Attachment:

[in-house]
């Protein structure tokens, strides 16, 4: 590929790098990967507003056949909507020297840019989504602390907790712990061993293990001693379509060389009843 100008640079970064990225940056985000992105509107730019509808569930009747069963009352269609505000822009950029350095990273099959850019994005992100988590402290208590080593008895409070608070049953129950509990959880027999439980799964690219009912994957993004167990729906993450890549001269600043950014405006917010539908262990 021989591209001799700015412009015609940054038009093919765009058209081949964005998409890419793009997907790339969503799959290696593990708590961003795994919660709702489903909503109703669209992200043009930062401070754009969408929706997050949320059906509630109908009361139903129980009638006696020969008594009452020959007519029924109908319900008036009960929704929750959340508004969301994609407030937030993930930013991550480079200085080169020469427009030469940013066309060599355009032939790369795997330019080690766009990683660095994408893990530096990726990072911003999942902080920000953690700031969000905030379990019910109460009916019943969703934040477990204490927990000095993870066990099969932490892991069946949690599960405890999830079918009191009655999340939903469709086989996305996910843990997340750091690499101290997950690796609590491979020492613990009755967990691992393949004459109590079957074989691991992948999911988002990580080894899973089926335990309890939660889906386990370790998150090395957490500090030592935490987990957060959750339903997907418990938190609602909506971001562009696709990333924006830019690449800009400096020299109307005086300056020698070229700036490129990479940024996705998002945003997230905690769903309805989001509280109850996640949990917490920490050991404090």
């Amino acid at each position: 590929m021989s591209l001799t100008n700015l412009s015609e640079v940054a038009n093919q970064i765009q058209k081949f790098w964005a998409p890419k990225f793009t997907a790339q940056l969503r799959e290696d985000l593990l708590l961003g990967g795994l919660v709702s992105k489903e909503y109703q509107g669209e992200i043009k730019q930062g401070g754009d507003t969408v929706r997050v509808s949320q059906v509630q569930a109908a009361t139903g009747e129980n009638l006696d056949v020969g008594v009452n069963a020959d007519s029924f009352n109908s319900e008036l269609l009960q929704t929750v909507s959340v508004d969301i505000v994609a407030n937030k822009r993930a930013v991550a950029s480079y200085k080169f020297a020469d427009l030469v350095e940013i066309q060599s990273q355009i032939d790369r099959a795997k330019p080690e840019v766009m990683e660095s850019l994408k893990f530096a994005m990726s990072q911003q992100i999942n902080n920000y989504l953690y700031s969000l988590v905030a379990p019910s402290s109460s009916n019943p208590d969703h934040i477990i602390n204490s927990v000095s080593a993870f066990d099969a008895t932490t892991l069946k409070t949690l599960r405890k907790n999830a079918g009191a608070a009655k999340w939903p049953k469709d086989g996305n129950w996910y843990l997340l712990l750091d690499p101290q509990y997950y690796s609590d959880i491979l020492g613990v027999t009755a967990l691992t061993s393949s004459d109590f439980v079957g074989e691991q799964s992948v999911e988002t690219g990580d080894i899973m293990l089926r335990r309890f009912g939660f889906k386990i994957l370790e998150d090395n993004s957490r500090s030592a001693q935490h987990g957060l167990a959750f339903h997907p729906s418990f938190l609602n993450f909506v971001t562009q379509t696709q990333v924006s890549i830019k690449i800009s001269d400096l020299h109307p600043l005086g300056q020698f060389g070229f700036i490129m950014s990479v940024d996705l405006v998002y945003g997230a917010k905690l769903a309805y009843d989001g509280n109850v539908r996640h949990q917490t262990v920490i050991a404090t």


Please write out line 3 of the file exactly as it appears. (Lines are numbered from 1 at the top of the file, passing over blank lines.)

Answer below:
């Amino acid at each position: 590929m021989s591209l001799t100008n700015l412009s015609e640079v940054a038009n093919q970064i765009q058209k081949f790098w964005a998409p890419k990225f793009t997907a790339q940056l969503r799959e290696d985000l593990l708590l961003g990967g795994l919660v709702s992105k489903e909503y109703q509107g669209e992200i043009k730019q930062g401070g754009d507003t969408v929706r997050v509808s949320q059906v509630q569930a109908a009361t139903g009747e129980n009638l006696d056949v020969g008594v009452n069963a020959d007519s029924f009352n109908s319900e008036l269609l009960q929704t929750v909507s959340v508004d969301i505000v994609a407030n937030k822009r993930a930013v991550a950029s480079y200085k080169f020297a020469d427009l030469v350095e940013i066309q060599s990273q355009i032939d790369r099959a795997k330019p080690e840019v766009m990683e660095s850019l994408k893990f530096a994005m990726s990072q911003q992100i999942n902080n920000y989504l953690y700031s969000l988590v905030a379990p019910s402290s109460s009916n019943p208590d969703h934040i477990i602390n204490s927990v000095s080593a993870f066990d099969a008895t932490t892991l069946k409070t949690l599960r405890k907790n999830a079918g009191a608070a009655k999340w939903p049953k469709d086989g996305n129950w996910y843990l997340l712990l750091d690499p101290q509990y997950y690796s609590d959880i491979l020492g613990v027999t009755a967990l691992t061993s393949s004459d109590f439980v079957g074989e691991q799964s992948v999911e988002t690219g990580d080894i899973m293990l089926r335990r309890f009912g939660f889906k386990i994957l370790e998150d090395n993004s957490r500090s030592a001693q935490h987990g957060l167990a959750f339903h997907p729906s418990f938190l609602n993450f909506v971001t562009q379509t696709q990333v924006s890549i830019k690449i800009s001269d400096l020299h109307p600043l005086g300056q020698f060389g070229f700036i490129m950014s990479v940024d996705l405006v998002y945003g997230a917010k905690l769903a309805y009843d989001g509280n109850v539908r996640h949990q917490t262990v920490i050991a404090t």